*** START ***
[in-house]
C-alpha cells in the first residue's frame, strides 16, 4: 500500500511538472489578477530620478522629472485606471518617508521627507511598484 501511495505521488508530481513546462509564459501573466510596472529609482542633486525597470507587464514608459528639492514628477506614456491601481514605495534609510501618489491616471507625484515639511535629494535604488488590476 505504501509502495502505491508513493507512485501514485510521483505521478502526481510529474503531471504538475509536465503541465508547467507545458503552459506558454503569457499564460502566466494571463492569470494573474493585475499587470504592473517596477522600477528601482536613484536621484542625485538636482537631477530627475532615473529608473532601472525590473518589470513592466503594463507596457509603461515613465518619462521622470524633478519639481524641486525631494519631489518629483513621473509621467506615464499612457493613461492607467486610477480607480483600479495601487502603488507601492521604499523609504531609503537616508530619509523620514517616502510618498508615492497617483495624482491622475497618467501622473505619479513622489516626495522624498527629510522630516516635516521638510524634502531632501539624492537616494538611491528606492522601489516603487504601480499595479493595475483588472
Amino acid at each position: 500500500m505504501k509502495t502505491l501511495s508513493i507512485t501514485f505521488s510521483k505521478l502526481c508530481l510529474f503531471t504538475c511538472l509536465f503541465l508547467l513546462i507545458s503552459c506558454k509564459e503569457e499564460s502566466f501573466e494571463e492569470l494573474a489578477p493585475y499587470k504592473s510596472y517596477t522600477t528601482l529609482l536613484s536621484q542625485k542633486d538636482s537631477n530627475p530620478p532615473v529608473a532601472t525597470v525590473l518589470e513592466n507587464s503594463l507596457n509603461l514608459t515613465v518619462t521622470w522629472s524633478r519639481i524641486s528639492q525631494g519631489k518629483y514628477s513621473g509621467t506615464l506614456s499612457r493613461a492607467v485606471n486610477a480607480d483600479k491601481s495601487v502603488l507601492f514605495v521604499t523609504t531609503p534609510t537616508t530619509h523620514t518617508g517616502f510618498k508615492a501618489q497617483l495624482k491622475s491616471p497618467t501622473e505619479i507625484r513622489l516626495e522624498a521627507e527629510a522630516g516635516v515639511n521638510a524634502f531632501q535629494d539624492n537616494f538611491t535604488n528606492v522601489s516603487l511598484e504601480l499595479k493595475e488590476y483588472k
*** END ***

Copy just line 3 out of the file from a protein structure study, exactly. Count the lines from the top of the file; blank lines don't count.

Amino acid at each position: 500500500m505504501k509502495t502505491l501511495s508513493i507512485t501514485f505521488s510521483k505521478l502526481c508530481l510529474f503531471t504538475c511538472l509536465f503541465l508547467l513546462i507545458s503552459c506558454k509564459e503569457e499564460s502566466f501573466e494571463e492569470l494573474a489578477p493585475y499587470k504592473s510596472y517596477t522600477t528601482l529609482l536613484s536621484q542625485k542633486d538636482s537631477n530627475p530620478p532615473v529608473a532601472t525597470v525590473l518589470e513592466n507587464s503594463l507596457n509603461l514608459t515613465v518619462t521622470w522629472s524633478r519639481i524641486s528639492q525631494g519631489k518629483y514628477s513621473g509621467t506615464l506614456s499612457r493613461a492607467v485606471n486610477a480607480d483600479k491601481s495601487v502603488l507601492f514605495v521604499t523609504t531609503p534609510t537616508t530619509h523620514t518617508g517616502f510618498k508615492a501618489q497617483l495624482k491622475s491616471p497618467t501622473e505619479i507625484r513622489l516626495e522624498a521627507e527629510a522630516g516635516v515639511n521638510a524634502f531632501q535629494d539624492n537616494f538611491t535604488n528606492v522601489s516603487l511598484e504601480l499595479k493595475e488590476y483588472k